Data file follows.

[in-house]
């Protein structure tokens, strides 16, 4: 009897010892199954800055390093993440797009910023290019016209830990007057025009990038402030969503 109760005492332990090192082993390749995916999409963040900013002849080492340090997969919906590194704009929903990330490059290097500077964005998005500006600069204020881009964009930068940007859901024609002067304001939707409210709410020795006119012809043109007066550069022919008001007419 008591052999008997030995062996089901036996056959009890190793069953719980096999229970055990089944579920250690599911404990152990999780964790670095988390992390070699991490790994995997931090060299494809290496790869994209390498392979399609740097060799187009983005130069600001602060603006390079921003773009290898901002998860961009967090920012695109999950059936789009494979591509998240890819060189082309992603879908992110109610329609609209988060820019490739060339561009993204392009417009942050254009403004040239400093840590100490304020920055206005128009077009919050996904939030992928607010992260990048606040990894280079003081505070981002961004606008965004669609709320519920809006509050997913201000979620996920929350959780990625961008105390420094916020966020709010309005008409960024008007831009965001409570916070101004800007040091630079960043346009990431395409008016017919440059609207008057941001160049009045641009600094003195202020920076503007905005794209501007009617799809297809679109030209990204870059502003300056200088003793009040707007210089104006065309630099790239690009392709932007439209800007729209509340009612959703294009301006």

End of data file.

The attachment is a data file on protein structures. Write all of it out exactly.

[in-house]
């Protein structure tokens, strides 16, 4: 009897010892199954800055390093993440797009910023290019016209830990007057025009990038402030969503 109760005492332990090192082993390749995916999409963040900013002849080492340090997969919906590194704009929903990330490059290097500077964005998005500006600069204020881009964009930068940007859901024609002067304001939707409210709410020795006119012809043109007066550069022919008001007419 008591052999008997030995062996089901036996056959009890190793069953719980096999229970055990089944579920250690599911404990152990999780964790670095988390992390070699991490790994995997931090060299494809290496790869994209390498392979399609740097060799187009983005130069600001602060603006390079921003773009290898901002998860961009967090920012695109999950059936789009494979591509998240890819060189082309992603879908992110109610329609609209988060820019490739060339561009993204392009417009942050254009403004040239400093840590100490304020920055206005128009077009919050996904939030992928607010992260990048606040990894280079003081505070981002961004606008965004669609709320519920809006509050997913201000979620996920929350959780990625961008105390420094916020966020709010309005008409960024008007831009965001409570916070101004800007040091630079960043346009990431395409008016017919440059609207008057941001160049009045641009600094003195202020920076503007905005794209501007009617799809297809679109030209990204870059502003300056200088003793009040707007210089104006065309630099790239690009392709932007439209800007729209509340009612959703294009301006």